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 The Kennedy Sex Scandals 

July 8, 2003

Someday a major university — Harvard comes to mind — should publish The Encyclopedia of Kennedy Sex Scandals. It would fill more volumes than The Encyclopedia Britannica.

Of course this project will have to wait until the dust settles. New Kennedy scandals keep happening at a pace that defies cataloguing, even as old ones come to light.

John Kennedy has been dead nearly forty years, but we’re still learning fresh details of his sex life, not to mention his medical history. About the only drug he didn’t take, or need, was Viagra. On November 22, 1963, he was only just beginning to make headlines. A new biography reveals that he was “frolicking,” to use the technical journalistic term, with a young White House intern during his presidency.

I heard rumors about Kennedy’s adulteries while he was president, but of course I didn’t believe them, any more than I would have believed someone who told me that Shakespeare didn’t write those plays. It was too fantastic. Nutty, even.

Another new book reports that John Kennedy Jr.’s marriage was pretty rocky at the time of his death four years ago. That I can believe. It’s sad, because this is the only Kennedy I’ve ever heard nice gossip about: a friend who knew him tells me he was a very decent young man, unlike most of the rude and bullying boors who compose the family often described as “America’s royalty.”

And another man, no longer young, has recently claimed to be President Kennedy’s illegitimate son. Am I right? I’m losing track. That’s why we need an encyclopedia. The K volume might be fatter than all the others put together.

The latest episode concerns Kerry Kennedy Cuomo, daughter of Bobby Kennedy and wife of the son of New York’s former governor Mario Cuomo. Her marriage has split up, “allegedly,” as we journalists say, over her affair with a married man, who sort of denies it. (The cad has gone back to his wife.)

[Breaker quote: JFK still makes headlines.]This is a departure from precedent. In the Kennedy family it’s always been the men who have played around, or “frolicked” — with interns, actresses, gangsters’ molls, ambassadors’ wives, babysitters, waitresses, Marilyn Monroe, Fiddle, and Faddle — while the Kennedy women have largely behaved themselves, like good Irish girls.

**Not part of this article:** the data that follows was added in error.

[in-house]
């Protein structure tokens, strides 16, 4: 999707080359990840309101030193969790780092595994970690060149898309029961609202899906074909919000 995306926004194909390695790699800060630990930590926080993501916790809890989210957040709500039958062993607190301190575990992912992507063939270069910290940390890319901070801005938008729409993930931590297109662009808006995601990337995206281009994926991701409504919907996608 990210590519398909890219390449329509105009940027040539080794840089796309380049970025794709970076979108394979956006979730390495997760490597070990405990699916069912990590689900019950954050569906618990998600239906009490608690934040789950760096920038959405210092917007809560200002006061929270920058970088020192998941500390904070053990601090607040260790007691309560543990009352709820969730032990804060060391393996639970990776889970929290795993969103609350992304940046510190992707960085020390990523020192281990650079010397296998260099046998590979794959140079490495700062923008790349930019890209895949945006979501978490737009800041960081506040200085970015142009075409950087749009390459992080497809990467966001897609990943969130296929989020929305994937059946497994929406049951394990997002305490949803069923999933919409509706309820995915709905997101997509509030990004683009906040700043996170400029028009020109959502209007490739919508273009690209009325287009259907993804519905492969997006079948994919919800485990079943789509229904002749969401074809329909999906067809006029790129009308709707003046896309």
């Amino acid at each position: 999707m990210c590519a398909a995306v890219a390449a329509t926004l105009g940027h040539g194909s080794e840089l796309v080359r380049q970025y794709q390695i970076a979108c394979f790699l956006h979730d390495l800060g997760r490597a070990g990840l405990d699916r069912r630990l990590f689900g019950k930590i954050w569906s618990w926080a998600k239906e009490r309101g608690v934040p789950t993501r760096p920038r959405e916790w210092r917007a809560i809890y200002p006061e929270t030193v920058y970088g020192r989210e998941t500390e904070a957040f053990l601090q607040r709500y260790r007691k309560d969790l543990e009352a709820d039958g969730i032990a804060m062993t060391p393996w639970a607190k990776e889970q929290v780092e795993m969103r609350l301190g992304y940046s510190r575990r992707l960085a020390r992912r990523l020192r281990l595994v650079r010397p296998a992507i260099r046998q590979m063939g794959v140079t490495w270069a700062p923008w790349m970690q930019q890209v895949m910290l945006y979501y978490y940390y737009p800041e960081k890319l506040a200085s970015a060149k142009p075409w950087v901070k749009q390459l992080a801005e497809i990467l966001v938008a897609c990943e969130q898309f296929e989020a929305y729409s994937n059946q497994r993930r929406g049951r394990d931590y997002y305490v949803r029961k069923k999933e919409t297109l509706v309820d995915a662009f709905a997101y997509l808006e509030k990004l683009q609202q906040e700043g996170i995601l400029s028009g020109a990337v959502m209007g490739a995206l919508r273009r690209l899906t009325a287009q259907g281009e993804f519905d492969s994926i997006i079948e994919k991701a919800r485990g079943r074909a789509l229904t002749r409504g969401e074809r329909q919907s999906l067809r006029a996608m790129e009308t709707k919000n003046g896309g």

It seems like only yesterday when Kerry married Andrew. I happened to pass the wedding in Washington while it was in progress; you couldn’t get close to the church because of all the police. As I gawked, who should step out of the church but Arnold Schwarzenegger with another man, taking a break from the ceremony. Arnold lit a fat cigar and I remember thinking he was wearing the biggest tuxedo I’d ever seen. I wanted to compliment his tailor.

“What’s Arnold doing here?” I wondered; then I remembered that he was married to a Kennedy girl, Maria Shriver. At the time I didn’t realize I was looking at a possible future governor of California.

This is as good a time as any to mention that Terminator 3 is a real stinker. I blame the script and the director; Arnold gives his usual nuanced character portrayal of the robot, capturing all the pathos of a machine that realizes it’s of “obsolete design.” Critics may scoff, but I can’t see John Gielgud in his prime handling the role any better than Arnold does. But I digress.

Anyway, I respect the Kennedys’ privacy, if they still have any. But if I could say one thing to Kerry, it would be this: It seems to me that if Arnold Schwarzenegger — and I’m not going to spell it again — shows up for your wedding, you have a special obligation to try to make the marriage work. I’ll leave it at that.

Tragedy has dogged the Kennedy family. It claimed three of the four sons of the patriarch, Joseph Kennedy — Joe Jr., Jack, and Bobby — passing over only (wouldn’t you know) Teddy, before stalking the next generation. I wonder if even Arnold’s tailor would be equal to the challenge of Teddy. It would be like making a tuxedo for an especially corpulent walrus.

Yet in his day, by all accounts, Teddy was especially generous in sowing the Kennedy seed hither and yond and then some. Sociobiologists might say that the Kennedy genes were urgently seeking to replicate themselves. I prefer to say that the Kennedys just like to frolic.

Joseph Sobran

Copyright © 2003 by the Griffin Internet Syndicate,
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